“People have been trying to get DRU technology right for many years. This has been an idea since 2014 at least but nobody could do it,” Graham Brisben, CEO of PLG Consulting, tells Trains News Wire. “USD is a very respected company. If this was some fly by night startup I would be full of doubts. But USD being involved tells me this is real and probably the game changer they are selling it as. It would also reduce the need to ship condensate to western Canada, which is the current source of diluent.”
Canadian railroad executives expect the traditional crude by rail window to close in two to three years after new and expanded pipelines are built to allow more Alberta oil to flow out of the province.
The bitumen is expected to start moving by the middle of 2021.
Other companies are exploring similar diluent plants and Canadian National is involved in a pilot program that would turn bitumen into inert pucks that would be shipped to ports in hoppers, much like coal.
11 thoughts on “CP, KCS to move Canadian oil sands bitumen to Texas in 10-year deal NEWSWIRE”
I live 1/4 mile from the KCS main-line in Oklahoma and have noticed the new oil trains in the last few days. I wondered what they were.
@John Rice. Agreed. Remember the City of Spokane tried suing the railroads for just being in their city. The NIMBY’s in the Gorge hate the choo-choo’s, and the enlightened folks in Seattle would have a run on Depends.
And it has to go this way (to Texas) because the west coast won’t allow it near Anacortes. A refiner setup for high sulphur sour Alaskan crude. Shell, Marathon are both there.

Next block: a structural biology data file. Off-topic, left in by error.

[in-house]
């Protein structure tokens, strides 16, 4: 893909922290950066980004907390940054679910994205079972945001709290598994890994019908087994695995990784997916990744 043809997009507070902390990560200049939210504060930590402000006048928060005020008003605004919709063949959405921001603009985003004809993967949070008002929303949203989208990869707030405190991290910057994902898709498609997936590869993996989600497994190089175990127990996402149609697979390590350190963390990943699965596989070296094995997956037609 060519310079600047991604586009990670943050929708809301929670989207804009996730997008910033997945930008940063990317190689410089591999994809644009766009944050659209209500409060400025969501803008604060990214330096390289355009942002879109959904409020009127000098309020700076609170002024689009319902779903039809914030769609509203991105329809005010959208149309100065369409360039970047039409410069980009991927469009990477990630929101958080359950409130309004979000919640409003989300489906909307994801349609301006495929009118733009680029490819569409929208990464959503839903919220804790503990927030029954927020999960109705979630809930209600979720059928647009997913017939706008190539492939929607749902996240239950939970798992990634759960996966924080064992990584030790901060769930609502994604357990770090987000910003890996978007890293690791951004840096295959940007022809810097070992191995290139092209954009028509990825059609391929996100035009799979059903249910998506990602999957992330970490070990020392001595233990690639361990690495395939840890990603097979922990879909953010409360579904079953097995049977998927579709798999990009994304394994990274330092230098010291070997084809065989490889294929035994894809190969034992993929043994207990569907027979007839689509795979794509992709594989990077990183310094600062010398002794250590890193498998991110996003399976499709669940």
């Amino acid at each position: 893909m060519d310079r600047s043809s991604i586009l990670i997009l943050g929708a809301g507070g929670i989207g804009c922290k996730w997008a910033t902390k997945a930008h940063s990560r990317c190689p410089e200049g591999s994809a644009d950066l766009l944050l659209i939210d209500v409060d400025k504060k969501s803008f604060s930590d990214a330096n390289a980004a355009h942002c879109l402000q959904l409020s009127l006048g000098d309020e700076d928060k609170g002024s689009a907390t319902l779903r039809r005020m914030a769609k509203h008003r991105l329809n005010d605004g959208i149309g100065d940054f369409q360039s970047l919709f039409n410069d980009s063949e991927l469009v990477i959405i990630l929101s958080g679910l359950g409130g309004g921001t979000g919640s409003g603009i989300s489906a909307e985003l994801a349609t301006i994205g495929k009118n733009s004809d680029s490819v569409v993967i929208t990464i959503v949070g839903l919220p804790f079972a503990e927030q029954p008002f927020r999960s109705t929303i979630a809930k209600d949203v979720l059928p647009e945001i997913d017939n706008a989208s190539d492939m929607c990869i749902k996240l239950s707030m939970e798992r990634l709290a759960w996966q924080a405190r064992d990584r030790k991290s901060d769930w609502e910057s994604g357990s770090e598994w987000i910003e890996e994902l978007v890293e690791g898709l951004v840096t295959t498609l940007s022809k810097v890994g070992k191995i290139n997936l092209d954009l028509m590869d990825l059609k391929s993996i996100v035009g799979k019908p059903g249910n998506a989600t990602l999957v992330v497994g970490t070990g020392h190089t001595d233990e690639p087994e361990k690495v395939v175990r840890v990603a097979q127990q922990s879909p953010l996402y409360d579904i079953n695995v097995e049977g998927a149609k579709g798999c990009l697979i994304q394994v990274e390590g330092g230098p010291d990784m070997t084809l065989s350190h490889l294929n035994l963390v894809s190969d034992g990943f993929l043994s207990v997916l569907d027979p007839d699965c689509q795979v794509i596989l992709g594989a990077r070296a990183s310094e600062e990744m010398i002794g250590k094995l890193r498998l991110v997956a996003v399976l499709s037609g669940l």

A CP – KCS could truly be the first North American railroad if CP ever decided to make a play for KCS and or they decided to combine. Seems like they wouldn’t have much overlap and create a very competitive network for long haul industrial and container traffic.
George Pins, in this case the diluent will not be added to the product when it is shipped in this deal. It would seem to be that CP is experimenting with ways to ship the raw crude with lesser explosion/fireball hazard than if the crude was sent with the diluent. If the crude is shipped in the proper tank cars, one such method of reducing viscosity is to heat the material up prior to loading, and warm the car up (if so equipped) through running hot water, or steam, in a series of pipes/coils built in the car body. (Something similar to how syrup is loaded/unloaded.)